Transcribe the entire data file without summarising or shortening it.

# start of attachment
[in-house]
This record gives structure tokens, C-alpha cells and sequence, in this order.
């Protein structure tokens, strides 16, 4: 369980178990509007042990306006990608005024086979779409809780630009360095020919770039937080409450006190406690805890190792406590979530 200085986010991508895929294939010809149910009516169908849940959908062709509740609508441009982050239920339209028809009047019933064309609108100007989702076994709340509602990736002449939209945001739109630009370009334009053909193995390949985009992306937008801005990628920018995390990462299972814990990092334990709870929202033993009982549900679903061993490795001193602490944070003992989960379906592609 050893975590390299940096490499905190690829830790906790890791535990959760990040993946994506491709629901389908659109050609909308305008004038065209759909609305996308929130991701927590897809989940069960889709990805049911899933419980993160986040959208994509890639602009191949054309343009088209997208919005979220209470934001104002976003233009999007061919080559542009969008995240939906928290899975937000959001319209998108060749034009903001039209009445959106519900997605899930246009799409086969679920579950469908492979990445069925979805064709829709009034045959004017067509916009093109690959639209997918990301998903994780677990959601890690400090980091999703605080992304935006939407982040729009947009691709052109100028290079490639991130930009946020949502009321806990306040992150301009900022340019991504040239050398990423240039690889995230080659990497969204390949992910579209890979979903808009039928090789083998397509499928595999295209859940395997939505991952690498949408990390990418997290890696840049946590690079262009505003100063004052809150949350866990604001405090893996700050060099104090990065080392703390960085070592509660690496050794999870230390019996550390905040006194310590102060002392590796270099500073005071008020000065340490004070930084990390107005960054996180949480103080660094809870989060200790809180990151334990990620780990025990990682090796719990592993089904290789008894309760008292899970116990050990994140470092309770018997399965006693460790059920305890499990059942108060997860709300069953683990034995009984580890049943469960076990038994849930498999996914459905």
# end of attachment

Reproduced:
[in-house]
This record gives structure tokens, C-alpha cells and sequence, in this order.
């Protein structure tokens, strides 16, 4: 369980178990509007042990306006990608005024086979779409809780630009360095020919770039937080409450006190406690805890190792406590979530 200085986010991508895929294939010809149910009516169908849940959908062709509740609508441009982050239920339209028809009047019933064309609108100007989702076994709340509602990736002449939209945001739109630009370009334009053909193995390949985009992306937008801005990628920018995390990462299972814990990092334990709870929202033993009982549900679903061993490795001193602490944070003992989960379906592609 050893975590390299940096490499905190690829830790906790890791535990959760990040993946994506491709629901389908659109050609909308305008004038065209759909609305996308929130991701927590897809989940069960889709990805049911899933419980993160986040959208994509890639602009191949054309343009088209997208919005979220209470934001104002976003233009999007061919080559542009969008995240939906928290899975937000959001319209998108060749034009903001039209009445959106519900997605899930246009799409086969679920579950469908492979990445069925979805064709829709009034045959004017067509916009093109690959639209997918990301998903994780677990959601890690400090980091999703605080992304935006939407982040729009947009691709052109100028290079490639991130930009946020949502009321806990306040992150301009900022340019991504040239050398990423240039690889995230080659990497969204390949992910579209890979979903808009039928090789083998397509499928595999295209859940395997939505991952690498949408990390990418997290890696840049946590690079262009505003100063004052809150949350866990604001405090893996700050060099104090990065080392703390960085070592509660690496050794999870230390019996550390905040006194310590102060002392590796270099500073005071008020000065340490004070930084990390107005960054996180949480103080660094809870989060200790809180990151334990990620780990025990990682090796719990592993089904290789008894309760008292899970116990050990994140470092309770018997399965006693460790059920305890499990059942108060997860709300069953683990034995009984580890049943469960076990038994849930498999996914459905």